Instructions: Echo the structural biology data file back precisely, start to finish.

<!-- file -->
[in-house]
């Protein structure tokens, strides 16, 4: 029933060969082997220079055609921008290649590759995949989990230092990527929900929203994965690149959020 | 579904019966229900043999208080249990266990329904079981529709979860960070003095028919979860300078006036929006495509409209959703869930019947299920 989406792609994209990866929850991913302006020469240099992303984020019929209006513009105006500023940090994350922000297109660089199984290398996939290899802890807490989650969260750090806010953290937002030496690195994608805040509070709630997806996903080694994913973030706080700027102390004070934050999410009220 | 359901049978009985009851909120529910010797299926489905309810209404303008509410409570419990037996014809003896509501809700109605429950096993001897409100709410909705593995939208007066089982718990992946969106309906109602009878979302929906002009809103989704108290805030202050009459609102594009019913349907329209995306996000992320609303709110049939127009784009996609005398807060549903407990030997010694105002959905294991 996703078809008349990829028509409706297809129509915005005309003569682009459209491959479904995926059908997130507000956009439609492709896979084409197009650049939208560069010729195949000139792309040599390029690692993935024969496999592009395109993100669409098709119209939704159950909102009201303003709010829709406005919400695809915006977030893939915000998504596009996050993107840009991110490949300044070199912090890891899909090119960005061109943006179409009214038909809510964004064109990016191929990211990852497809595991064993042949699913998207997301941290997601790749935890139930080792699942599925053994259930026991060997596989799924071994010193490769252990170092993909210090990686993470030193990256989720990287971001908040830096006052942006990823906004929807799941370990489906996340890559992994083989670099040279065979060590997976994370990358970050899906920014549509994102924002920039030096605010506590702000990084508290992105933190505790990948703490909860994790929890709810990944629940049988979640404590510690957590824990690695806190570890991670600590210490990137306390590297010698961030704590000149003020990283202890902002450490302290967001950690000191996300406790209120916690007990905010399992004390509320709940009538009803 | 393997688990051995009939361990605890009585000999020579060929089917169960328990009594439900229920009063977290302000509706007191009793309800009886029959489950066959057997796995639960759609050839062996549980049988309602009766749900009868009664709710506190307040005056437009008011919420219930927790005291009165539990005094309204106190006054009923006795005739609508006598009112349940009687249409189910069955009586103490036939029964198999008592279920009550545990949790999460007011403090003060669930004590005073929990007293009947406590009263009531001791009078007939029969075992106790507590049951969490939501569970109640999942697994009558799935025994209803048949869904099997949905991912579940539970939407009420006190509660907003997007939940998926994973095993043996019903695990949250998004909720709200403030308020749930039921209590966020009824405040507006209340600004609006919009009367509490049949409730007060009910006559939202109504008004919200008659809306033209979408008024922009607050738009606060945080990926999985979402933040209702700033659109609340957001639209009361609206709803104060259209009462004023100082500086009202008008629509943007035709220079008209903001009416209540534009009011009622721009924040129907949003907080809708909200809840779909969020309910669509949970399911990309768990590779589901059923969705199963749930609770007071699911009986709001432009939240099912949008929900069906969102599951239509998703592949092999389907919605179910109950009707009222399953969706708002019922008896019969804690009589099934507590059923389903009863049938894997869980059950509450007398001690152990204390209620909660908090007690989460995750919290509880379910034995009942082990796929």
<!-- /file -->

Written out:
[in-house]
């Protein structure tokens, strides 16, 4: 029933060969082997220079055609921008290649590759995949989990230092990527929900929203994965690149959020 | 579904019966229900043999208080249990266990329904079981529709979860960070003095028919979860300078006036929006495509409209959703869930019947299920 989406792609994209990866929850991913302006020469240099992303984020019929209006513009105006500023940090994350922000297109660089199984290398996939290899802890807490989650969260750090806010953290937002030496690195994608805040509070709630997806996903080694994913973030706080700027102390004070934050999410009220 | 359901049978009985009851909120529910010797299926489905309810209404303008509410409570419990037996014809003896509501809700109605429950096993001897409100709410909705593995939208007066089982718990992946969106309906109602009878979302929906002009809103989704108290805030202050009459609102594009019913349907329209995306996000992320609303709110049939127009784009996609005398807060549903407990030997010694105002959905294991 996703078809008349990829028509409706297809129509915005005309003569682009459209491959479904995926059908997130507000956009439609492709896979084409197009650049939208560069010729195949000139792309040599390029690692993935024969496999592009395109993100669409098709119209939704159950909102009201303003709010829709406005919400695809915006977030893939915000998504596009996050993107840009991110490949300044070199912090890891899909090119960005061109943006179409009214038909809510964004064109990016191929990211990852497809595991064993042949699913998207997301941290997601790749935890139930080792699942599925053994259930026991060997596989799924071994010193490769252990170092993909210090990686993470030193990256989720990287971001908040830096006052942006990823906004929807799941370990489906996340890559992994083989670099040279065979060590997976994370990358970050899906920014549509994102924002920039030096605010506590702000990084508290992105933190505790990948703490909860994790929890709810990944629940049988979640404590510690957590824990690695806190570890991670600590210490990137306390590297010698961030704590000149003020990283202890902002450490302290967001950690000191996300406790209120916690007990905010399992004390509320709940009538009803 | 393997688990051995009939361990605890009585000999020579060929089917169960328990009594439900229920009063977290302000509706007191009793309800009886029959489950066959057997796995639960759609050839062996549980049988309602009766749900009868009664709710506190307040005056437009008011919420219930927790005291009165539990005094309204106190006054009923006795005739609508006598009112349940009687249409189910069955009586103490036939029964198999008592279920009550545990949790999460007011403090003060669930004590005073929990007293009947406590009263009531001791009078007939029969075992106790507590049951969490939501569970109640999942697994009558799935025994209803048949869904099997949905991912579940539970939407009420006190509660907003997007939940998926994973095993043996019903695990949250998004909720709200403030308020749930039921209590966020009824405040507006209340600004609006919009009367509490049949409730007060009910006559939202109504008004919200008659809306033209979408008024922009607050738009606060945080990926999985979402933040209702700033659109609340957001639209009361609206709803104060259209009462004023100082500086009202008008629509943007035709220079008209903001009416209540534009009011009622721009924040129907949003907080809708909200809840779909969020309910669509949970399911990309768990590779589901059923969705199963749930609770007071699911009986709001432009939240099912949008929900069906969102599951239509998703592949092999389907919605179910109950009707009222399953969706708002019922008896019969804690009589099934507590059923389903009863049938894997869980059950509450007398001690152990204390209620909660908090007690989460995750919290509880379910034995009942082990796929």